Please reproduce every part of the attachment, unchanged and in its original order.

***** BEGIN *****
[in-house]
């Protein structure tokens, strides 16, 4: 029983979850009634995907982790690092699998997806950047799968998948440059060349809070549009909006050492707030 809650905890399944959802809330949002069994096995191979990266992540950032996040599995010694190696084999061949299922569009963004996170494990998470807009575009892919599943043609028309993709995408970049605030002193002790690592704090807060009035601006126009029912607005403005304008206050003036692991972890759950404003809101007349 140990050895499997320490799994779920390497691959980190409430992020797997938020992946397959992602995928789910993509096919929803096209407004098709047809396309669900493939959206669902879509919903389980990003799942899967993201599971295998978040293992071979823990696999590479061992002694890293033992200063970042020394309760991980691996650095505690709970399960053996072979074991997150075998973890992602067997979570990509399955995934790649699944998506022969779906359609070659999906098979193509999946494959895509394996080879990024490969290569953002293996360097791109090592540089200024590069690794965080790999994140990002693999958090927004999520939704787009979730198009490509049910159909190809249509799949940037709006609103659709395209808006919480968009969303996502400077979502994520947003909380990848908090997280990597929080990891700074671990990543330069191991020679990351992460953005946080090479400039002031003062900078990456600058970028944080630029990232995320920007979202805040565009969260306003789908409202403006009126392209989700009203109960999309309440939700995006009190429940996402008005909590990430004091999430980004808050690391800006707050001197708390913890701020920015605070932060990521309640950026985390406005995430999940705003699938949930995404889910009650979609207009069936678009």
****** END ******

[in-house]
């Protein structure tokens, strides 16, 4: 029983979850009634995907982790690092699998997806950047799968998948440059060349809070549009909006050492707030 809650905890399944959802809330949002069994096995191979990266992540950032996040599995010694190696084999061949299922569009963004996170494990998470807009575009892919599943043609028309993709995408970049605030002193002790690592704090807060009035601006126009029912607005403005304008206050003036692991972890759950404003809101007349 140990050895499997320490799994779920390497691959980190409430992020797997938020992946397959992602995928789910993509096919929803096209407004098709047809396309669900493939959206669902879509919903389980990003799942899967993201599971295998978040293992071979823990696999590479061992002694890293033992200063970042020394309760991980691996650095505690709970399960053996072979074991997150075998973890992602067997979570990509399955995934790649699944998506022969779906359609070659999906098979193509999946494959895509394996080879990024490969290569953002293996360097791109090592540089200024590069690794965080790999994140990002693999958090927004999520939704787009979730198009490509049910159909190809249509799949940037709006609103659709395209808006919480968009969303996502400077979502994520947003909380990848908090997280990597929080990891700074671990990543330069191991020679990351992460953005946080090479400039002031003062900078990456600058970028944080630029990232995320920007979202805040565009969260306003789908409202403006009126392209989700009203109960999309309440939700995006009190429940996402008005909590990430004091999430980004808050690391800006707050001197708390913890701020920015605070932060990521309640950026985390406005995430999940705003699938949930995404889910009650979609207009069936678009």